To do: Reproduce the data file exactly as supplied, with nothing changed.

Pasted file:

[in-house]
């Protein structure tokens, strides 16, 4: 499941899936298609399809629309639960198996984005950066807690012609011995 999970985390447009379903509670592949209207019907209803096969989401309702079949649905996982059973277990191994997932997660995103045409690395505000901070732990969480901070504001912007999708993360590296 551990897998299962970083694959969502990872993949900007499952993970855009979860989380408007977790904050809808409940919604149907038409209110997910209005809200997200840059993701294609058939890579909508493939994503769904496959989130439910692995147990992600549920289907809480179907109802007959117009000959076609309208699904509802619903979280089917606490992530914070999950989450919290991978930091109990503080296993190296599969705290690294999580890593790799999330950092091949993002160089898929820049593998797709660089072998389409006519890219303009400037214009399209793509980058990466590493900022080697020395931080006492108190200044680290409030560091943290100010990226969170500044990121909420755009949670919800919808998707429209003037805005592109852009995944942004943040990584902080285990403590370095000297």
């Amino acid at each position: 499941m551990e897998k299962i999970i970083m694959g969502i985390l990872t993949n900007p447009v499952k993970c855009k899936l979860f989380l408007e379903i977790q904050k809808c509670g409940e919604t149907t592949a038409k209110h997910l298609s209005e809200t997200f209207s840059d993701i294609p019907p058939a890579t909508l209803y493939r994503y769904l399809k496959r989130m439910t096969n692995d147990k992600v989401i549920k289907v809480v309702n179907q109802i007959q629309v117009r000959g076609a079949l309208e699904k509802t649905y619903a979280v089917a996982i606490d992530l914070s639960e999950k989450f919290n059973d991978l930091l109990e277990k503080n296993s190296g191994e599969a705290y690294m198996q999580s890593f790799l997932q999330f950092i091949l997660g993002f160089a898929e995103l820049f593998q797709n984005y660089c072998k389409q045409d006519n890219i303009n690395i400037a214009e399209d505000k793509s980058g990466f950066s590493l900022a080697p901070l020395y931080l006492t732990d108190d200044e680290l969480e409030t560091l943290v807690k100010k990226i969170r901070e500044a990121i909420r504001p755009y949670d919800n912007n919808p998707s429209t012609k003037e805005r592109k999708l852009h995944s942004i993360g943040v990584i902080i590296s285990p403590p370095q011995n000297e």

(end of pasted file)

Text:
[in-house]
């Protein structure tokens, strides 16, 4: 499941899936298609399809629309639960198996984005950066807690012609011995 999970985390447009379903509670592949209207019907209803096969989401309702079949649905996982059973277990191994997932997660995103045409690395505000901070732990969480901070504001912007999708993360590296 551990897998299962970083694959969502990872993949900007499952993970855009979860989380408007977790904050809808409940919604149907038409209110997910209005809200997200840059993701294609058939890579909508493939994503769904496959989130439910692995147990992600549920289907809480179907109802007959117009000959076609309208699904509802619903979280089917606490992530914070999950989450919290991978930091109990503080296993190296599969705290690294999580890593790799999330950092091949993002160089898929820049593998797709660089072998389409006519890219303009400037214009399209793509980058990466590493900022080697020395931080006492108190200044680290409030560091943290100010990226969170500044990121909420755009949670919800919808998707429209003037805005592109852009995944942004943040990584902080285990403590370095000297």
């Amino acid at each position: 499941m551990e897998k299962i999970i970083m694959g969502i985390l990872t993949n900007p447009v499952k993970c855009k899936l979860f989380l408007e379903i977790q904050k809808c509670g409940e919604t149907t592949a038409k209110h997910l298609s209005e809200t997200f209207s840059d993701i294609p019907p058939a890579t909508l209803y493939r994503y769904l399809k496959r989130m439910t096969n692995d147990k992600v989401i549920k289907v809480v309702n179907q109802i007959q629309v117009r000959g076609a079949l309208e699904k509802t649905y619903a979280v089917a996982i606490d992530l914070s639960e999950k989450f919290n059973d991978l930091l109990e277990k503080n296993s190296g191994e599969a705290y690294m198996q999580s890593f790799l997932q999330f950092i091949l997660g993002f160089a898929e995103l820049f593998q797709n984005y660089c072998k389409q045409d006519n890219i303009n690395i400037a214009e399209d505000k793509s980058g990466f950066s590493l900022a080697p901070l020395y931080l006492t732990d108190d200044e680290l969480e409030t560091l943290v807690k100010k990226i969170r901070e500044a990121i909420r504001p755009y949670d919800n912007n919808p998707s429209t012609k003037e805005r592109k999708l852009h995944s942004i993360g943040v990584i902080i590296s285990p403590p370095q011995n000297e």